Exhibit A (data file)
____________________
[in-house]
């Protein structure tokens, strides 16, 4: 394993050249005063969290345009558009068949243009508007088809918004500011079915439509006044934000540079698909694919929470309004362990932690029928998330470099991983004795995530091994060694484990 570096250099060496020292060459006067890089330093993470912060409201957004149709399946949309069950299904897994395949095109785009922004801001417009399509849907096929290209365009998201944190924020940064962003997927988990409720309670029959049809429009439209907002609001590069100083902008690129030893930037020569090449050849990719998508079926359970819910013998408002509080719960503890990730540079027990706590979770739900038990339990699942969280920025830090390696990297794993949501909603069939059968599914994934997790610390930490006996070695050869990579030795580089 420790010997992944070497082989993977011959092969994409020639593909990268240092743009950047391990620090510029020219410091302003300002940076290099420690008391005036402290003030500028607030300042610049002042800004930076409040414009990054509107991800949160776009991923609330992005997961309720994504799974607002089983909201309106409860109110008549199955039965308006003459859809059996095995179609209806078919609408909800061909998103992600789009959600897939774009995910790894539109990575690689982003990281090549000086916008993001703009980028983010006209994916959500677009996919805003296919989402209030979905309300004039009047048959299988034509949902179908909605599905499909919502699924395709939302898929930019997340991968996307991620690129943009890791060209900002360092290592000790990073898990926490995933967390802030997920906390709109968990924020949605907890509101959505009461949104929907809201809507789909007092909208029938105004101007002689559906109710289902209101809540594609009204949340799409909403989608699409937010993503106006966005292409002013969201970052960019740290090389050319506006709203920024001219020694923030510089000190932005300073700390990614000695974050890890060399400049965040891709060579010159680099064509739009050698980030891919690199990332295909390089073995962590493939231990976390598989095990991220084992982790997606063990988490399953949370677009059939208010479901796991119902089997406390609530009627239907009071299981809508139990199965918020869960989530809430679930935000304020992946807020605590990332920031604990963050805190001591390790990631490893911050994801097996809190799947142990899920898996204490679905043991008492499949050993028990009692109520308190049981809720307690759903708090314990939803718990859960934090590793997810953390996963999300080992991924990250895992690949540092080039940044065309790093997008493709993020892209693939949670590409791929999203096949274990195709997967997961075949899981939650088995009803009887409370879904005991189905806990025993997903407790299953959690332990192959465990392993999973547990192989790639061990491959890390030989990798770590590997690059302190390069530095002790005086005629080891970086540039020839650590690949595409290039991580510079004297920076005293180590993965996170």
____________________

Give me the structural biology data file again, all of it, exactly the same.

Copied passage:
[in-house]
């Protein structure tokens, strides 16, 4: 394993050249005063969290345009558009068949243009508007088809918004500011079915439509006044934000540079698909694919929470309004362990932690029928998330470099991983004795995530091994060694484990 570096250099060496020292060459006067890089330093993470912060409201957004149709399946949309069950299904897994395949095109785009922004801001417009399509849907096929290209365009998201944190924020940064962003997927988990409720309670029959049809429009439209907002609001590069100083902008690129030893930037020569090449050849990719998508079926359970819910013998408002509080719960503890990730540079027990706590979770739900038990339990699942969280920025830090390696990297794993949501909603069939059968599914994934997790610390930490006996070695050869990579030795580089 420790010997992944070497082989993977011959092969994409020639593909990268240092743009950047391990620090510029020219410091302003300002940076290099420690008391005036402290003030500028607030300042610049002042800004930076409040414009990054509107991800949160776009991923609330992005997961309720994504799974607002089983909201309106409860109110008549199955039965308006003459859809059996095995179609209806078919609408909800061909998103992600789009959600897939774009995910790894539109990575690689982003990281090549000086916008993001703009980028983010006209994916959500677009996919805003296919989402209030979905309300004039009047048959299988034509949902179908909605599905499909919502699924395709939302898929930019997340991968996307991620690129943009890791060209900002360092290592000790990073898990926490995933967390802030997920906390709109968990924020949605907890509101959505009461949104929907809201809507789909007092909208029938105004101007002689559906109710289902209101809540594609009204949340799409909403989608699409937010993503106006966005292409002013969201970052960019740290090389050319506006709203920024001219020694923030510089000190932005300073700390990614000695974050890890060399400049965040891709060579010159680099064509739009050698980030891919690199990332295909390089073995962590493939231990976390598989095990991220084992982790997606063990988490399953949370677009059939208010479901796991119902089997406390609530009627239907009071299981809508139990199965918020869960989530809430679930935000304020992946807020605590990332920031604990963050805190001591390790990631490893911050994801097996809190799947142990899920898996204490679905043991008492499949050993028990009692109520308190049981809720307690759903708090314990939803718990859960934090590793997810953390996963999300080992991924990250895992690949540092080039940044065309790093997008493709993020892209693939949670590409791929999203096949274990195709997967997961075949899981939650088995009803009887409370879904005991189905806990025993997903407790299953959690332990192959465990392993999973547990192989790639061990491959890390030989990798770590590997690059302190390069530095002790005086005629080891970086540039020839650590690949595409290039991580510079004297920076005293180590993965996170």